The most influential tweet came from Slate's Matt Yglesias (@mattyglesias), who tweeted: "Conventions around dead people are ridiculous. The world outlook is slightly improved with @AndrewBrietbart dead."
AlmightyBob @AlmightyBoob : @AndrewBreitbart haha youre dead and in hell being a gay with hitler
Jeff Glasse @jeffglasse : Andrew Breitbart now enjoying afternoon tea with Hitler #goodriddanceyouhack
@darrenfiorello: Andrew Breitbart died? Is it wrong that I'm happier about that than when they got bin Laden and Saddam?
Scott On Da Rox @ridinchillwaves : RT GOOD RIDDANCE..fascist prick @Gawker: Andrew Breitbart Dead? gawker.com/5889586/
John Kapp @johnkapp : Andrew Breitbart was a racist, sexist, homophobe. Good riddance.
Gabriel @gabriel0923 : Andrew #Breitbart has died having been finally consumed by his revolting hatred! The world is better off without him!
Dufus @dufus : Did we cry when Hitler died? No.. #Breitbart see you in hell asshole
Natasha Yar-Routh @xiomberg : Andrew Breitbart is dead, good riddance to bad trash. He was a vile excuse for a human being
Dave Lartigue @daveexmachina : Andrew Breitbart has died. Honestly, good riddance. He helped poison the country where I live and we are better off without him.
Lalo Alcaraz @laloalcaraz RT @Mfusion66: RIP Breitbart? Nah, too good to be true
vtred @vtred1 : Good riddance to Andrew Breitbart - a McCarthyite nutcase.
Sean Paul Kelley @seanpaulkelley Andrew Breitbart has died: bigjournalism.com/lsolov/2012/03… If so, good riddance.
CpG @Crow1138 : I know it's wrong, but good riddance “@cnnbrk: Conservative blogger Andrew #Breitbart has died, attorney says. on.cnn.com/wkDt4g”
TahitiNut @TahitiNut : Forgive me, God, for I have sinned. I err on the side of being pleased with a death ... of Andrew Breitbart. Good riddance.
michael mayer @prisonforbush: Breitbart dead? D Good riddance. More republicans should follow his lead.
DAC @dac2527 : Satan calls Andrew Breitbart home... Good riddance!
Kate Witko @katewitko : Andrew Breitbart is dead at 43 from "natural causes". hrm yes I suppose wine is pretty natural. good riddance, asshole.
WeirdArchives @WeirdArchives : Looks like it's official. Andrew Breitbart is dead. Personally I don't like the guy, so good riddance to bad rubbish.
Scott On Da Rox @ridinchillwaves : RT GOOD RIDDANCE..fascist prick @Gawker: Andrew Breitbart Dead? gawker.com/5889586/
@Sttbs73 It is very hard to have sympathy for an evil person like Andrew Breitbart! I am done being NICE.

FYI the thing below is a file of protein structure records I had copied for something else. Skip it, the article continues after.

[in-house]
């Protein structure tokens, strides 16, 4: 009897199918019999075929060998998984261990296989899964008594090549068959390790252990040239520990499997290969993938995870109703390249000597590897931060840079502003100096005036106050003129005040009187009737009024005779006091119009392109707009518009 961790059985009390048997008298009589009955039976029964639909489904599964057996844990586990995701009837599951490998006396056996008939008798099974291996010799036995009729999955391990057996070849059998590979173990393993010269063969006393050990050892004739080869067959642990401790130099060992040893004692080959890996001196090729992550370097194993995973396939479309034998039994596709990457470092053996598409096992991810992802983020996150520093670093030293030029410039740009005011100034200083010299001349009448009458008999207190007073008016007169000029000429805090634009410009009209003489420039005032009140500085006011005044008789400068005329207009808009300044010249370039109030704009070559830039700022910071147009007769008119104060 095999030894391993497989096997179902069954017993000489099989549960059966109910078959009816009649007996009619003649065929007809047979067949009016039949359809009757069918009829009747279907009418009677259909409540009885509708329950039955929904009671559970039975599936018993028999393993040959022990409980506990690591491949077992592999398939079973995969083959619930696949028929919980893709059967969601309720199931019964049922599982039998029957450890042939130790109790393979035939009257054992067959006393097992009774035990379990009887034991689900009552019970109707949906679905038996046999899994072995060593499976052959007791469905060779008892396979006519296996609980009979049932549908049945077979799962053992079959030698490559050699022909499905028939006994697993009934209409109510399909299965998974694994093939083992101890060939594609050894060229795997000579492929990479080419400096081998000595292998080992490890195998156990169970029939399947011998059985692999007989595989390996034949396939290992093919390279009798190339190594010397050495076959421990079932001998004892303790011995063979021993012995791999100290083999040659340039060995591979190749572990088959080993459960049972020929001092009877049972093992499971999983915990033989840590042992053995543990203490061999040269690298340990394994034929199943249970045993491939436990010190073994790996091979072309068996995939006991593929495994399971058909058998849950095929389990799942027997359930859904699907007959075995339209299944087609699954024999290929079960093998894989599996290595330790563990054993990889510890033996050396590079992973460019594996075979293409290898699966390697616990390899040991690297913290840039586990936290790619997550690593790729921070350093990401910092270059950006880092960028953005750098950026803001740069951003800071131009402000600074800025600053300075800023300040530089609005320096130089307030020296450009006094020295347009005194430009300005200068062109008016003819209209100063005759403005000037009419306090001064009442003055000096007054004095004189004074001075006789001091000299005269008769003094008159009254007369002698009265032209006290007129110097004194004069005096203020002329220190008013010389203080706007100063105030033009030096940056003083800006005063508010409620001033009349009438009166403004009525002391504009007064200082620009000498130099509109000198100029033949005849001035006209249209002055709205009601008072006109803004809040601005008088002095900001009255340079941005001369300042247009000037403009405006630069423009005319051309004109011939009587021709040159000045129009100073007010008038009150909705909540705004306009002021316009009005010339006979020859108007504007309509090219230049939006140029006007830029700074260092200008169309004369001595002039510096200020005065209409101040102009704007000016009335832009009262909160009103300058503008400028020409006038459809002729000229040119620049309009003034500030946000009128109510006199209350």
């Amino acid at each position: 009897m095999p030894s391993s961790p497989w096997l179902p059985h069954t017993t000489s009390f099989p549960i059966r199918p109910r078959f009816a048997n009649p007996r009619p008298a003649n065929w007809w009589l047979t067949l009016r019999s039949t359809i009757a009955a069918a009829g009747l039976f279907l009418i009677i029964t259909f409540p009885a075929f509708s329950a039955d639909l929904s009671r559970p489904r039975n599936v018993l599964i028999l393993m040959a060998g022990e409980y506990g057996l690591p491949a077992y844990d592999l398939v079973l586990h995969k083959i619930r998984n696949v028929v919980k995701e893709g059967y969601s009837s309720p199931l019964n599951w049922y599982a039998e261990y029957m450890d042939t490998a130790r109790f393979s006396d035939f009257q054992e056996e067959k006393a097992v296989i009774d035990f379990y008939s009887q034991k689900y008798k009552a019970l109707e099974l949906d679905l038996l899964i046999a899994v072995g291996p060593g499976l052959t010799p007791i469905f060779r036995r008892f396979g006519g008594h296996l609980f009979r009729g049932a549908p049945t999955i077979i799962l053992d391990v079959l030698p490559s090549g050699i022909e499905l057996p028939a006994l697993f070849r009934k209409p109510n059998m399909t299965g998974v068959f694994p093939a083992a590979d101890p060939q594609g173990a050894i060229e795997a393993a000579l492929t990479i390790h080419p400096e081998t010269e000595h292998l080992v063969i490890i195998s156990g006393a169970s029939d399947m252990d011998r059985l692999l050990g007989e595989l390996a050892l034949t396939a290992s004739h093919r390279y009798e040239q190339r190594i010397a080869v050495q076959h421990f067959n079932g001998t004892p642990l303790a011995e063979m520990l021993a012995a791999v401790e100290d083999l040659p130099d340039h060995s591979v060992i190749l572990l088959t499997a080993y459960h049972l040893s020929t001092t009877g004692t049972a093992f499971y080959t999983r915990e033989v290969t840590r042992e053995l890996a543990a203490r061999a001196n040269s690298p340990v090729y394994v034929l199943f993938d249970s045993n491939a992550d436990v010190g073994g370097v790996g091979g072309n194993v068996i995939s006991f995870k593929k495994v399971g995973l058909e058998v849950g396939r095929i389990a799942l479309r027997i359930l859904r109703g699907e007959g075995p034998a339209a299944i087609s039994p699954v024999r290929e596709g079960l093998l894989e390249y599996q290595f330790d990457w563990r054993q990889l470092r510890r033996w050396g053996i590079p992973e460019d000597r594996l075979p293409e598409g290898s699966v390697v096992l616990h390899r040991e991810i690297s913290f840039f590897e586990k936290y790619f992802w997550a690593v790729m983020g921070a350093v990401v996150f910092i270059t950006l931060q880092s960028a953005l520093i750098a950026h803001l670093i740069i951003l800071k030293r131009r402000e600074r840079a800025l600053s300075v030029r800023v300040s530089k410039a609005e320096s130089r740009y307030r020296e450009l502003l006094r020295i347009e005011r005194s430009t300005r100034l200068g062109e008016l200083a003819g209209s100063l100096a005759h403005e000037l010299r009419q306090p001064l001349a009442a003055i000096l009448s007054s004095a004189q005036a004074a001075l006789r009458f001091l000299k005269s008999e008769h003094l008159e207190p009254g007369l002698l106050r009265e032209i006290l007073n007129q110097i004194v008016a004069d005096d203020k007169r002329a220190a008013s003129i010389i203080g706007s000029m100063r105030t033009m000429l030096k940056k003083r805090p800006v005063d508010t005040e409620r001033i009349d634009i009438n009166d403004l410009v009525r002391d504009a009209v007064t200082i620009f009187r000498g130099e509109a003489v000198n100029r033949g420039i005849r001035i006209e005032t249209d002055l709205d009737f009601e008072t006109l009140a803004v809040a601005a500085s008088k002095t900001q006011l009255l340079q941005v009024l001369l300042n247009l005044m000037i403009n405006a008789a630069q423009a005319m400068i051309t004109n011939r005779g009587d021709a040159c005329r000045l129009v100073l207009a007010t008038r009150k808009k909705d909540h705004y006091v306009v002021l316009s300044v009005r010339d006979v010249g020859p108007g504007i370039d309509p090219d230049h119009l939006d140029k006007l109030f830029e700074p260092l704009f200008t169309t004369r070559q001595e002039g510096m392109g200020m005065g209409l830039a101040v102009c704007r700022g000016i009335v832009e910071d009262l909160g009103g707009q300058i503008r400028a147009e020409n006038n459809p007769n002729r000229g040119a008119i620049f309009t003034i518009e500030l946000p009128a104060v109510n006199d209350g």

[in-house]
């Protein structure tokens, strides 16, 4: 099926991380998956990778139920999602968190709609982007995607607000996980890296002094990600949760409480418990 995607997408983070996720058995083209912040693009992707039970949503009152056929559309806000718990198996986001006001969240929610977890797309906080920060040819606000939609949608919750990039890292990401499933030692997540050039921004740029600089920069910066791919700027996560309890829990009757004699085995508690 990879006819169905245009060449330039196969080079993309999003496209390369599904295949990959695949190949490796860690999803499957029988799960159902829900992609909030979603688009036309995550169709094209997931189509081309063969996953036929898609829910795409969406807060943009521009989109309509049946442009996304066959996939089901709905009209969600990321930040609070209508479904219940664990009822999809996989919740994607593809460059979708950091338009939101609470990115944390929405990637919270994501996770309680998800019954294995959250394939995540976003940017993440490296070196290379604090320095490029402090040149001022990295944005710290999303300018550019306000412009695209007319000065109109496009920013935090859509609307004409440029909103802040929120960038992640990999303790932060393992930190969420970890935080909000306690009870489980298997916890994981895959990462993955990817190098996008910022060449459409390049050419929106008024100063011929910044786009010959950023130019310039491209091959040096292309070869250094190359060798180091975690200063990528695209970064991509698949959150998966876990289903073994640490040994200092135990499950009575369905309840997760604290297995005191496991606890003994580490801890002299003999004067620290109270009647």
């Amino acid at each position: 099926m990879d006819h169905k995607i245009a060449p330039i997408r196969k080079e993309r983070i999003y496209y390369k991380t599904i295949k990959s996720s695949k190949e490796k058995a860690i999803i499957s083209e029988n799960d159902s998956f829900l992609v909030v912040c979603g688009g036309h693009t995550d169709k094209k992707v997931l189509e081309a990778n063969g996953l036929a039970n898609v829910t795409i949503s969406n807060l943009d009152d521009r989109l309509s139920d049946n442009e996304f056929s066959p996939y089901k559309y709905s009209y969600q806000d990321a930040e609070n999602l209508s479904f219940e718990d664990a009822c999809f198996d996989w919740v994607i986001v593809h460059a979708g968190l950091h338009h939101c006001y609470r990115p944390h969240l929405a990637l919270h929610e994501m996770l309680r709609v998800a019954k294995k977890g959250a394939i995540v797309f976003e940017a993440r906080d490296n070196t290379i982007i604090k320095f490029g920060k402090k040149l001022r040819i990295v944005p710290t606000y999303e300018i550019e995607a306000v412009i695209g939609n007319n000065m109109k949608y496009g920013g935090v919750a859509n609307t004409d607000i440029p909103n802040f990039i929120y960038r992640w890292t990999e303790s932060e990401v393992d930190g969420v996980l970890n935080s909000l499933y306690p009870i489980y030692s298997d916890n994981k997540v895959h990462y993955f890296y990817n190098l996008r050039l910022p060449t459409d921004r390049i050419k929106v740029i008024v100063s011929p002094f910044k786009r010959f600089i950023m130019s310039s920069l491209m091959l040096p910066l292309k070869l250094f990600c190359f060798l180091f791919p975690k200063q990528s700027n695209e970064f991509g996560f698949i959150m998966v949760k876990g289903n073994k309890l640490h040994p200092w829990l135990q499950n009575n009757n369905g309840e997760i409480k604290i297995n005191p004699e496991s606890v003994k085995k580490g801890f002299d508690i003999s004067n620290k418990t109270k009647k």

@CleverTrousers: Andrew Breitbart died! Today looks like it's going to be a GREAT day. #deadgasbags
@crmlqt: Andrew Breitbart is dead....one less racist!!!!!
@jawillie: The saddest thing about Andrew Breitbart's death is that he died such a douchebag.
Inglorious Basterdz @TheLibertyLamp : Andrew Breitbart destroyed lives based on LIES, I will not be some phony liberal and pretend condolences. ROT IN HELL ANDREW U BASTARD!
James Q Wilson, co-author of "Broken Windows' policing theory, dies at 80. Washington Post obituary.
Political scientist James Q. Wilson, whose “broken windows” theory on crime-fighting helped trigger a nationwide move toward community policing, died Friday at a Boston hospital. He was 80....We was being treated for leukemia.
Wilson wrote or co-authored more than a dozen books on various topics, but his study of police work and the importance of quickly attacking even small signs of disorder have resonated for decades. He was a distinguished scholar in Boston College’s political science department at the time of his death.
Co-author George Kelling said... the article instantly resonated with law enforcement and also caught the general public’s attention because the “broken windows” metaphor was so effective.
“That was pure Wilson,” said Kelling, now a fellow at the Manhattan Institute for Policy Research. “The thing about a metaphor is it takes a complex thing and simplifies it and makes it readily graspable.”
“Window-breaking does not necessarily occur on a large scale because some areas are inhabited by determined window-breakers whereas others are populated by window-lovers; rather, one unrepaired broken window is a signal that no one cares, and so breaking more windows costs nothing,” they wrote.